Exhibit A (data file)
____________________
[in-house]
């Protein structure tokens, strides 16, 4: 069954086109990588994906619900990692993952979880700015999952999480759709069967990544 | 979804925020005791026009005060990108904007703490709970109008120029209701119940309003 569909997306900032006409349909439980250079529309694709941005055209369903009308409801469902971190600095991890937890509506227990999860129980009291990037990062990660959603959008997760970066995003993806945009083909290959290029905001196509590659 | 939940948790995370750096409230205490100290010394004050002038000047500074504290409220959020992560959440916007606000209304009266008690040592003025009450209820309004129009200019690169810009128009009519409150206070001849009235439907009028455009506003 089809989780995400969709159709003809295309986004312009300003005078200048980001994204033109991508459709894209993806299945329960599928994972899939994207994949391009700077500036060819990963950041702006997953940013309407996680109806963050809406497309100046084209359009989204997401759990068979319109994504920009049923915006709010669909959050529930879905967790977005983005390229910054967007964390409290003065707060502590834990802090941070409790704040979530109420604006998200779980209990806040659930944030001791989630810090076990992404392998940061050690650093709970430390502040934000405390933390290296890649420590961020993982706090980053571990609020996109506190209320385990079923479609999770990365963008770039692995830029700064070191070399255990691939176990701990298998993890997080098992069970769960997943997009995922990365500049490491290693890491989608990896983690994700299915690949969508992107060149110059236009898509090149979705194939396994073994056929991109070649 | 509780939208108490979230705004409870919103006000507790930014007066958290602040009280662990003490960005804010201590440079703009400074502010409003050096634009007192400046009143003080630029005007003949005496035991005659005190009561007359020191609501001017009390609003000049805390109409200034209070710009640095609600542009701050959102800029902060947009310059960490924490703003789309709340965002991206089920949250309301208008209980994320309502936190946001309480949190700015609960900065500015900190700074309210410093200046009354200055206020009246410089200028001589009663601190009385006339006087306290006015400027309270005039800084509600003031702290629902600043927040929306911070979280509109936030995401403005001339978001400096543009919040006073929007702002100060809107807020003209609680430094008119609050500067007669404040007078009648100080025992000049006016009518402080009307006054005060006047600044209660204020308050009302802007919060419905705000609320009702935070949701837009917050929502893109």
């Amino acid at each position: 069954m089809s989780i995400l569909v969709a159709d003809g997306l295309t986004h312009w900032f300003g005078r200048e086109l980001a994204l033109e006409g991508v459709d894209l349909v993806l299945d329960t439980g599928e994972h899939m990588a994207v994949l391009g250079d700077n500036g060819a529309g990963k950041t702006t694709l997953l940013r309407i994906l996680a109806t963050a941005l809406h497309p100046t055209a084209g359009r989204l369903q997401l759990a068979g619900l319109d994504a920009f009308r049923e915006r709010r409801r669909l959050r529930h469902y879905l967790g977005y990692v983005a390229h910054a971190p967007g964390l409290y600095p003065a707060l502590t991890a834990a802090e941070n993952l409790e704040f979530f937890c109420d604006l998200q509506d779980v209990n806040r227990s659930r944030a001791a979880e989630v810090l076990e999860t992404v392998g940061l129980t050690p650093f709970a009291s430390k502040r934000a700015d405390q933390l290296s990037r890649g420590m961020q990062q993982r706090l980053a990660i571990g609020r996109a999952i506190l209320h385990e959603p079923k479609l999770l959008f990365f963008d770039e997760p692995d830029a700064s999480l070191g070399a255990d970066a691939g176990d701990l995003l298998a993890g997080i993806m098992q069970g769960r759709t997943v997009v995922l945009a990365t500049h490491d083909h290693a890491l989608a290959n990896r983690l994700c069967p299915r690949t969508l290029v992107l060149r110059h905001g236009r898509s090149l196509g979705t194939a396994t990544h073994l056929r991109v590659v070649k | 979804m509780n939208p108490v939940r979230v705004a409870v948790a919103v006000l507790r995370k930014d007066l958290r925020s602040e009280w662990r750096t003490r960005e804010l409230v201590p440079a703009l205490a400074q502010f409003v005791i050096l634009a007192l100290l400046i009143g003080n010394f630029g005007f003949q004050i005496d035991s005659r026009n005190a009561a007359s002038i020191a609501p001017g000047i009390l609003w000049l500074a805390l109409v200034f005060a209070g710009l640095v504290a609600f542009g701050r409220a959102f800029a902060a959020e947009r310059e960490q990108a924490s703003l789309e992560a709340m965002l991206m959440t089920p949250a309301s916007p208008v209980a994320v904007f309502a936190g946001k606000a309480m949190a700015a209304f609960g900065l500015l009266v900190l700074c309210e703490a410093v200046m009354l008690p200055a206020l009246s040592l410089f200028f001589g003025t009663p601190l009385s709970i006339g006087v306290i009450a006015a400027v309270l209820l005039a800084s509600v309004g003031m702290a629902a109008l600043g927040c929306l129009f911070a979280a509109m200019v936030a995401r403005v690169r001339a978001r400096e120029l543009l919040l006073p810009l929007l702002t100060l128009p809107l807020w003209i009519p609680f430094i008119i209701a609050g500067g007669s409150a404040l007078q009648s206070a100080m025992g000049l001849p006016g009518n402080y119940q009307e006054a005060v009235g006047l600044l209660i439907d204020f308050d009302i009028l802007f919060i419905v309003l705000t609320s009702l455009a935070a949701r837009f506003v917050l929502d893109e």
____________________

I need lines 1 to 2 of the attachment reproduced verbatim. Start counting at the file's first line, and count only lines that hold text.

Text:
[in-house]
């Protein structure tokens, strides 16, 4: 069954086109990588994906619900990692993952979880700015999952999480759709069967990544 | 979804925020005791026009005060990108904007703490709970109008120029209701119940309003 569909997306900032006409349909439980250079529309694709941005055209369903009308409801469902971190600095991890937890509506227990999860129980009291990037990062990660959603959008997760970066995003993806945009083909290959290029905001196509590659 | 939940948790995370750096409230205490100290010394004050002038000047500074504290409220959020992560959440916007606000209304009266008690040592003025009450209820309004129009200019690169810009128009009519409150206070001849009235439907009028455009506003 089809989780995400969709159709003809295309986004312009300003005078200048980001994204033109991508459709894209993806299945329960599928994972899939994207994949391009700077500036060819990963950041702006997953940013309407996680109806963050809406497309100046084209359009989204997401759990068979319109994504920009049923915006709010669909959050529930879905967790977005983005390229910054967007964390409290003065707060502590834990802090941070409790704040979530109420604006998200779980209990806040659930944030001791989630810090076990992404392998940061050690650093709970430390502040934000405390933390290296890649420590961020993982706090980053571990609020996109506190209320385990079923479609999770990365963008770039692995830029700064070191070399255990691939176990701990298998993890997080098992069970769960997943997009995922990365500049490491290693890491989608990896983690994700299915690949969508992107060149110059236009898509090149979705194939396994073994056929991109070649 | 509780939208108490979230705004409870919103006000507790930014007066958290602040009280662990003490960005804010201590440079703009400074502010409003050096634009007192400046009143003080630029005007003949005496035991005659005190009561007359020191609501001017009390609003000049805390109409200034209070710009640095609600542009701050959102800029902060947009310059960490924490703003789309709340965002991206089920949250309301208008209980994320309502936190946001309480949190700015609960900065500015900190700074309210410093200046009354200055206020009246410089200028001589009663601190009385006339006087306290006015400027309270005039800084509600003031702290629902600043927040929306911070979280509109936030995401403005001339978001400096543009919040006073929007702002100060809107807020003209609680430094008119609050500067007669404040007078009648100080025992000049006016009518402080009307006054005060006047600044209660204020308050009302802007919060419905705000609320009702935070949701837009917050929502893109």